Another Disgrace - Discuss/Vent Frustration Here!!

Discussion in 'Current Affairs, News and Analysis' started by homer4president, Jan 15, 2013.

Welcome to the Army Rumour Service, ARRSE

The UK's largest and busiest UNofficial military website.

The heart of the site is the forum area, including:

  1. Excuse me for going against the grain but there's no way he should have been convicted of murder if all he did was destroy the getaway car. The trial judge made a huge mistake, as did the prosecution service.

    He should have been convicted of destroying evidence or perverting the course of justice instead of going for a showy conviction like this.
  2. skid2

    skid2 LE Book Reviewer

    And he has a terminal illness, we should all take a moment and think about those less fortunate than ourselves. Retrial next month should be good.

    Sent from my Nexus 7 using ARRSE mobile app
  3. Bouillabaisse

    Bouillabaisse LE Book Reviewer

    Surely he's an accesory after the fact, which still makes him culpable? When he found out that the car had been used by the murderers did he report them or assist them? If the latter then he should be in jail.
  4. I would imagine it was seen as Joint Venture unless he destroyed the vehicle under duress?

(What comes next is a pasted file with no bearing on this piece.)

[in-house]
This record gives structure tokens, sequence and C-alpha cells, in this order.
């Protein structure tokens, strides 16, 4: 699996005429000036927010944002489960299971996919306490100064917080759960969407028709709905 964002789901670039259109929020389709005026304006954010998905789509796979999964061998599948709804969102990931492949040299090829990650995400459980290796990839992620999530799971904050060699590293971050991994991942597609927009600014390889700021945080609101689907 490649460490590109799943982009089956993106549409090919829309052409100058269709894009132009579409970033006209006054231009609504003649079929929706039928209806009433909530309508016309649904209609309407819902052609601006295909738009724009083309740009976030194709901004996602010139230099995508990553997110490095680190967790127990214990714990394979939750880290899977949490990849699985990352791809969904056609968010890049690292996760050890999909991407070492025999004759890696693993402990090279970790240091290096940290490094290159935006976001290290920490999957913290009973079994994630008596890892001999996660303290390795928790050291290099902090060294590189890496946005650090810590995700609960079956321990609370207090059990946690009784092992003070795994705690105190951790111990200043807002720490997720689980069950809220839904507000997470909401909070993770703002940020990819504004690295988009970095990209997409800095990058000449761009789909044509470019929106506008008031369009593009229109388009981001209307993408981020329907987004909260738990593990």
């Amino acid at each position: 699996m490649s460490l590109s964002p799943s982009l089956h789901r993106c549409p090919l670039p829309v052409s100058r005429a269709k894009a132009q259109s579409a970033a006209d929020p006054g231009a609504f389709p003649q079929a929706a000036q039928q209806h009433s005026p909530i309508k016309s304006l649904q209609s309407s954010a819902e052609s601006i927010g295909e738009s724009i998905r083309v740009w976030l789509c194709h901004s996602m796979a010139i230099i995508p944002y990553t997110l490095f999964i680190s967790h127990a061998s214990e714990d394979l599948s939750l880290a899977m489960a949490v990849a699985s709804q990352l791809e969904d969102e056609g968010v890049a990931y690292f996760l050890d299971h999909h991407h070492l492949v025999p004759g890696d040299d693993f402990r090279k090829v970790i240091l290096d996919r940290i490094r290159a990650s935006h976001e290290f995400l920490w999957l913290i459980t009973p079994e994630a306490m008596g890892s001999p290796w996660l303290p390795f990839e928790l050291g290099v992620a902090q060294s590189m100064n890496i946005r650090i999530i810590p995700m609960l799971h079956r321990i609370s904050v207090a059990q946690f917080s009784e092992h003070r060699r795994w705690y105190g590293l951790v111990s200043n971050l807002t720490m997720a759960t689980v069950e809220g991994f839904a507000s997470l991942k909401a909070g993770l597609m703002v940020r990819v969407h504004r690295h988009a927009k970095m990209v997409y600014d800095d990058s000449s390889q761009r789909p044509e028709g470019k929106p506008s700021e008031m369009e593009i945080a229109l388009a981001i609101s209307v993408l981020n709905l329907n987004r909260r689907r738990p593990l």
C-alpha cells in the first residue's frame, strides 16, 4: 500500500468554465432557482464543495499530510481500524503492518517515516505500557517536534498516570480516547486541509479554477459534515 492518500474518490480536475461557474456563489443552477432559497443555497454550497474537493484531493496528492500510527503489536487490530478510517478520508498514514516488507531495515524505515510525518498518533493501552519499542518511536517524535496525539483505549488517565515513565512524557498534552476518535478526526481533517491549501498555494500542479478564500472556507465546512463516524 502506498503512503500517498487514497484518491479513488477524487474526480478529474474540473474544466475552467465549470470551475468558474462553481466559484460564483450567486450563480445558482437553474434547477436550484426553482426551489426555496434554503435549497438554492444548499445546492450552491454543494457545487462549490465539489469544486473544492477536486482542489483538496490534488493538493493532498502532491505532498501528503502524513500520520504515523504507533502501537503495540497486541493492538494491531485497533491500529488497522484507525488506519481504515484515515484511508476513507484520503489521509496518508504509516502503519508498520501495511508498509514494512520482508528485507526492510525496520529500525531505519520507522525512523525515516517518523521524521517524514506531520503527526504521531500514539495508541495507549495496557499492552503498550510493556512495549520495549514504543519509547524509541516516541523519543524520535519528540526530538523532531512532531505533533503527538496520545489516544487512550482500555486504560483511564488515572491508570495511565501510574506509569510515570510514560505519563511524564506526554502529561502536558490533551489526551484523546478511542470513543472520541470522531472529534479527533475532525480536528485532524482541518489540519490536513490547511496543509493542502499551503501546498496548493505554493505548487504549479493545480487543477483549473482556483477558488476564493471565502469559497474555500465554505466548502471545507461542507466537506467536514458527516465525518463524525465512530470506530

5. He should definitely be in jail. In fact, I expect he'll get a hefty sentence but it won't be for murder. Murder requires Malice Aforethought and unless they prove he knew about the murders before they took place that essential element of the charge is missing.
  6. The wording of the defence claim is very careful about this. It points out that the judge didn't rule on whether he what the car was being used for, not that there was no evidence he didn't know what it was being used for. Hopefully the PPS will appeal and the new judge will address that specific point in his findings.
    • Like Like x 1
  7. Meh. Maybe they'll get him, maybe they won't.

    As long as the dissident groups remain small, "select" & "disciplined" (as the terms apply to such groups) we're not going to see many convictions from "ordinary, everyday policing".